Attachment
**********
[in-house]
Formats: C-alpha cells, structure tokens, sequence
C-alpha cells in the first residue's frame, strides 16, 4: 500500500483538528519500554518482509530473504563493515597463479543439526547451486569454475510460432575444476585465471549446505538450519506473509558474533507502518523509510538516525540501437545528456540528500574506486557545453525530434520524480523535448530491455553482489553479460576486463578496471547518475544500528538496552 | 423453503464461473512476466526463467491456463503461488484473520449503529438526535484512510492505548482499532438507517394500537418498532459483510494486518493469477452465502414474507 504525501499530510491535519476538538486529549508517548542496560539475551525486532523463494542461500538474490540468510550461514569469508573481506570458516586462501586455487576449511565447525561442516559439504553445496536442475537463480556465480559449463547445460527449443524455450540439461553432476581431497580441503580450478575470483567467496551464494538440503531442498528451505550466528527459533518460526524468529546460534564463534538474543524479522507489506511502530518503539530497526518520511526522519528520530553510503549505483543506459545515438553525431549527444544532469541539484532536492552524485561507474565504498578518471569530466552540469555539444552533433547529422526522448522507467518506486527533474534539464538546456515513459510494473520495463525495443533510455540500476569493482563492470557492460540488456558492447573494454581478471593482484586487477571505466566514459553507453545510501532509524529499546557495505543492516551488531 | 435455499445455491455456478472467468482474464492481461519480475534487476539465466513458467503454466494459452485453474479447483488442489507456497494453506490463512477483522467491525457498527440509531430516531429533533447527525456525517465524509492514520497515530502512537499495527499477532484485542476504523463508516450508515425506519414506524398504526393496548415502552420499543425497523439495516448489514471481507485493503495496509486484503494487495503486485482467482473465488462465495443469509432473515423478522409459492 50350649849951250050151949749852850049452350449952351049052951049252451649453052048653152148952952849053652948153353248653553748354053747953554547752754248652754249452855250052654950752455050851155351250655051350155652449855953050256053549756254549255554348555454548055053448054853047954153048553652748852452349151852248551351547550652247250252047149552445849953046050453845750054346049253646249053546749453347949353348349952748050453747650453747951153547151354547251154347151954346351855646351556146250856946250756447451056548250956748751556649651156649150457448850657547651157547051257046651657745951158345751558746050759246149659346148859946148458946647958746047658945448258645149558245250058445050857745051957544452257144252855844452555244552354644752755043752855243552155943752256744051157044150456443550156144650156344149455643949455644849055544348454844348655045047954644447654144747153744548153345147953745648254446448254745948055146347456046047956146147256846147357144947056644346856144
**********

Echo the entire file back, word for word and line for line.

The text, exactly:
[in-house]
Formats: C-alpha cells, structure tokens, sequence
C-alpha cells in the first residue's frame, strides 16, 4: 500500500483538528519500554518482509530473504563493515597463479543439526547451486569454475510460432575444476585465471549446505538450519506473509558474533507502518523509510538516525540501437545528456540528500574506486557545453525530434520524480523535448530491455553482489553479460576486463578496471547518475544500528538496552 | 423453503464461473512476466526463467491456463503461488484473520449503529438526535484512510492505548482499532438507517394500537418498532459483510494486518493469477452465502414474507 504525501499530510491535519476538538486529549508517548542496560539475551525486532523463494542461500538474490540468510550461514569469508573481506570458516586462501586455487576449511565447525561442516559439504553445496536442475537463480556465480559449463547445460527449443524455450540439461553432476581431497580441503580450478575470483567467496551464494538440503531442498528451505550466528527459533518460526524468529546460534564463534538474543524479522507489506511502530518503539530497526518520511526522519528520530553510503549505483543506459545515438553525431549527444544532469541539484532536492552524485561507474565504498578518471569530466552540469555539444552533433547529422526522448522507467518506486527533474534539464538546456515513459510494473520495463525495443533510455540500476569493482563492470557492460540488456558492447573494454581478471593482484586487477571505466566514459553507453545510501532509524529499546557495505543492516551488531 | 435455499445455491455456478472467468482474464492481461519480475534487476539465466513458467503454466494459452485453474479447483488442489507456497494453506490463512477483522467491525457498527440509531430516531429533533447527525456525517465524509492514520497515530502512537499495527499477532484485542476504523463508516450508515425506519414506524398504526393496548415502552420499543425497523439495516448489514471481507485493503495496509486484503494487495503486485482467482473465488462465495443469509432473515423478522409459492 50350649849951250050151949749852850049452350449952351049052951049252451649453052048653152148952952849053652948153353248653553748354053747953554547752754248652754249452855250052654950752455050851155351250655051350155652449855953050256053549756254549255554348555454548055053448054853047954153048553652748852452349151852248551351547550652247250252047149552445849953046050453845750054346049253646249053546749453347949353348349952748050453747650453747951153547151354547251154347151954346351855646351556146250856946250756447451056548250956748751556649651156649150457448850657547651157547051257046651657745951158345751558746050759246149659346148859946148458946647958746047658945448258645149558245250058445050857745051957544452257144252855844452555244552354644752755043752855243552155943752256744051157044150456443550156144650156344149455643949455644849055544348454844348655045047954644447654144747153744548153345147953745648254446448254745948055146347456046047956146147256846147357144947056644346856144